On April 28, 2017, the Executive Board of the International Monetary Fund (IMF) concluded the 2017 Article IV consultation1 with the Republic of Kazakhstan.
After a slowdown in 2016, growth in Kazakhstan is expected to strengthen to 2.5 percent this year, reflecting higher oil production and the effect of substantial fiscal stimulus spending. The sharp exchange rate depreciation in late 2015-early 2016 triggered a surge in consumer prices, but inflation has come down to levels consistent with the National Bank of Kazakhstan’s target range. The medium-term outlook has improved, with growth in the non-oil sector of the economy expected to gradually pick up to 4 percent, benefitting from structural reforms and a resumption of bank lending. Uncertainty, however, is high, as the economy remains vulnerable to commodity price swings and especially to a sustained decline in oil prices.
Fiscal policy in recent years has been supportive of economic activity, mainly through the authorities’ flagship “Nurly Zhol” initiative, which has provided funding to infrastructure, SMEs, and housing. Such support will be reduced going forward, as the authorities move to consolidate. At the end of 2016, the authorities approved a new framework and rules for the National Fund that aim to sustain strong buffers and reduce the dependence of the budget on oil revenues. Also, in the context of transition to inflation targeting, the National Bank (NBK) has strengthened its policy toolkit and improved analytical capacity and communications. The decline in inflation, along with anchoring of expectations, has allowed for a steady reduction of the policy rate.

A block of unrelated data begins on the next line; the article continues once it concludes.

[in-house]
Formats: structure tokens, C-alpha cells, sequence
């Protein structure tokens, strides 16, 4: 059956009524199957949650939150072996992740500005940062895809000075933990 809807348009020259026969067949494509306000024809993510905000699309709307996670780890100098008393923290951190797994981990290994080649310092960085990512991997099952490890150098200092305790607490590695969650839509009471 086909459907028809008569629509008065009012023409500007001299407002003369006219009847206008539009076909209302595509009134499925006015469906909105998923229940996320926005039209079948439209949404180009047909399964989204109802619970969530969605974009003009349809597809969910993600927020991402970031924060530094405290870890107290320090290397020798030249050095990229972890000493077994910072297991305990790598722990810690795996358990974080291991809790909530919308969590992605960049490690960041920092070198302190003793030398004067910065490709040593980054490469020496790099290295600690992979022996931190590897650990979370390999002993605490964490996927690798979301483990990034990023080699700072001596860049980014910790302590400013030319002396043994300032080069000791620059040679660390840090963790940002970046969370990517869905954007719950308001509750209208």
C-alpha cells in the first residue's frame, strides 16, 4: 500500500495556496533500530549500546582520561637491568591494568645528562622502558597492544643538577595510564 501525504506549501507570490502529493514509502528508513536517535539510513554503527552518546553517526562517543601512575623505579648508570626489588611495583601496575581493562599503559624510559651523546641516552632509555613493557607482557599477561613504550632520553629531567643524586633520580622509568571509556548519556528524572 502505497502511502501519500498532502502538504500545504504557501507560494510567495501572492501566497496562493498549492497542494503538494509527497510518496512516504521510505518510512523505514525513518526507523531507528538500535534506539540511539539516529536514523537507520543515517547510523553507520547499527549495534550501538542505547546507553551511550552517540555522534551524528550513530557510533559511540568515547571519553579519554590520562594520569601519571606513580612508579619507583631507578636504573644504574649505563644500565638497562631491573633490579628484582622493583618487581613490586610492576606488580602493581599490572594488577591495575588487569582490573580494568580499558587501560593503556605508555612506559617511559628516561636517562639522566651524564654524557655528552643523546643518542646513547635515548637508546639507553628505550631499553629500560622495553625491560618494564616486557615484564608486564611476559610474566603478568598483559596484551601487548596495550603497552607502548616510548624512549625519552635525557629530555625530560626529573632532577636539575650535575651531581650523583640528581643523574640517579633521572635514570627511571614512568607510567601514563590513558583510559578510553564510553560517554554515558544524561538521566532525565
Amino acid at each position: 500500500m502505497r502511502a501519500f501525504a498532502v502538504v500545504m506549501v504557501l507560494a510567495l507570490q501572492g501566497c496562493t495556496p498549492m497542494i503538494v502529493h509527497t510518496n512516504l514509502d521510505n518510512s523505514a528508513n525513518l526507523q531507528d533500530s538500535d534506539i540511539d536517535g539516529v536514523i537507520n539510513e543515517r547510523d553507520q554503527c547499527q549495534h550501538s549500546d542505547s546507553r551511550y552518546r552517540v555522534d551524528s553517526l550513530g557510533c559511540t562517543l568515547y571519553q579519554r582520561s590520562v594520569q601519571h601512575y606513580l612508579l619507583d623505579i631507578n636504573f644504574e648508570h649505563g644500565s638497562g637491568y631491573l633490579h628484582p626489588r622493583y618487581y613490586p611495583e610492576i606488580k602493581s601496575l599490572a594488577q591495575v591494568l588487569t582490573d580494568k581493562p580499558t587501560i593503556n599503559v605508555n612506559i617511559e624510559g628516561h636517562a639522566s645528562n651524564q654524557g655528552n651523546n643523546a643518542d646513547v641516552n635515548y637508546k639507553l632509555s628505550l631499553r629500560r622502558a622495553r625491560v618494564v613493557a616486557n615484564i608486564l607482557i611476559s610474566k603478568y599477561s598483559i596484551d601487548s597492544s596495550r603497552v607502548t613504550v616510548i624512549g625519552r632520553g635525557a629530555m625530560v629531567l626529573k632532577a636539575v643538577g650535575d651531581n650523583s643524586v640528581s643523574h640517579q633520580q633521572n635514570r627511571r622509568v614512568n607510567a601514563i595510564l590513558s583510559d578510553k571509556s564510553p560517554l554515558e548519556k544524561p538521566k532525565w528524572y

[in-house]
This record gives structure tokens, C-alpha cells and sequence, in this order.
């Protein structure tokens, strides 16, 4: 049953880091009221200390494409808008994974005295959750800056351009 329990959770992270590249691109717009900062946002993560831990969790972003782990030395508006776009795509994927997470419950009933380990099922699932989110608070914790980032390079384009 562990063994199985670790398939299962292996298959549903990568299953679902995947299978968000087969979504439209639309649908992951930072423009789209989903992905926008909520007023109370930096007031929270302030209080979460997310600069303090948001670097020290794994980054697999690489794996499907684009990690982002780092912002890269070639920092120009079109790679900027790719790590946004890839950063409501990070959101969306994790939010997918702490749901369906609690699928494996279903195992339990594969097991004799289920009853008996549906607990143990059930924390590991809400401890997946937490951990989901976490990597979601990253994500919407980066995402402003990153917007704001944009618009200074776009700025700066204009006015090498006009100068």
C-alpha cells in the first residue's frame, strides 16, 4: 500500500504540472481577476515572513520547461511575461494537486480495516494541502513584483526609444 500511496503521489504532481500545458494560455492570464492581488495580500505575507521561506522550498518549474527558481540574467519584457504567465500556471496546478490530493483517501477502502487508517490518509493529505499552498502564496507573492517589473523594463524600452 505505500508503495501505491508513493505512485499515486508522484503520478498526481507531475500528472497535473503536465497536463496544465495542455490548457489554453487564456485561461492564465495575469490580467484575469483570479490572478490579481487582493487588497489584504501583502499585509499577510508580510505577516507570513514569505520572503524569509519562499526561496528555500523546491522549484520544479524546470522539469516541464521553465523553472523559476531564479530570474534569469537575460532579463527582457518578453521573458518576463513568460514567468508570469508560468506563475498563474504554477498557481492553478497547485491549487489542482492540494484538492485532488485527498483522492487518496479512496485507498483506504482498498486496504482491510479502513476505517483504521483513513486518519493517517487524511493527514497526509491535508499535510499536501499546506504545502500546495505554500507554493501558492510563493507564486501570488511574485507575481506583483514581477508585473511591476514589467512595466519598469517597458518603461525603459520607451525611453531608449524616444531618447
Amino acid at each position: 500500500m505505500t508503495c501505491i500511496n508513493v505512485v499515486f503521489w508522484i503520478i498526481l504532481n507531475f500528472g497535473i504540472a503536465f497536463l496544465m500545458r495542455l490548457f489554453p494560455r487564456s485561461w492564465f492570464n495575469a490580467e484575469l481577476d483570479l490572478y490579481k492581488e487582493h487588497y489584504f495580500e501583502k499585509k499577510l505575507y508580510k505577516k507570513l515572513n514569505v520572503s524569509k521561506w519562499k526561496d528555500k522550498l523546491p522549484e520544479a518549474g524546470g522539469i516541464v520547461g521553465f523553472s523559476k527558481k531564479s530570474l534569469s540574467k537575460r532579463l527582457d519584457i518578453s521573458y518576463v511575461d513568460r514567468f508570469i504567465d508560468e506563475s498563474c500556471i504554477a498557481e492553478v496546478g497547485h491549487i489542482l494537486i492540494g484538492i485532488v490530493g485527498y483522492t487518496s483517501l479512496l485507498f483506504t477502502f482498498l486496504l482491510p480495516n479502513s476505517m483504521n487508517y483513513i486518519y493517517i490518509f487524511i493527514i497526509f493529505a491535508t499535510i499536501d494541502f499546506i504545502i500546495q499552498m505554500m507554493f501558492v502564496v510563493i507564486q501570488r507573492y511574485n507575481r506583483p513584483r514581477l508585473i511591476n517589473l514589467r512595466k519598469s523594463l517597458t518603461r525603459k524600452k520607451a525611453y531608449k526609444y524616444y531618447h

Notwithstanding progress made, important vulnerabilities remain to be addressed. In particular, problems in the banking sector have accumulated and need to be resolved promptly, as weak balance sheets generate uncertainty, affect credit and growth, and may create risks to public finances. Structural bottlenecks have hindered economic diversification, a prerequisite for achieving broad-based and inclusive growth.
Under Article IV of the IMF’s Articles of Agreement, the IMF holds bilateral discussions with members, usually every year. A staff team visits the country, collects economic and financial information, and discusses with officials the country’s economic developments and policies. On return to headquarters, the staff prepares a report, which forms the basis for discussion by the Executive Board.
At the conclusion of the discussion, the Managing Director, as Chairman of the Board, summarizes the views of Executive Directors, and this summary is transmitted to the country’s authorities. An explanation of any qualifiers used in summings up can be found here: http://www.imf.org/external/np/sec/misc/qualifiers.htm.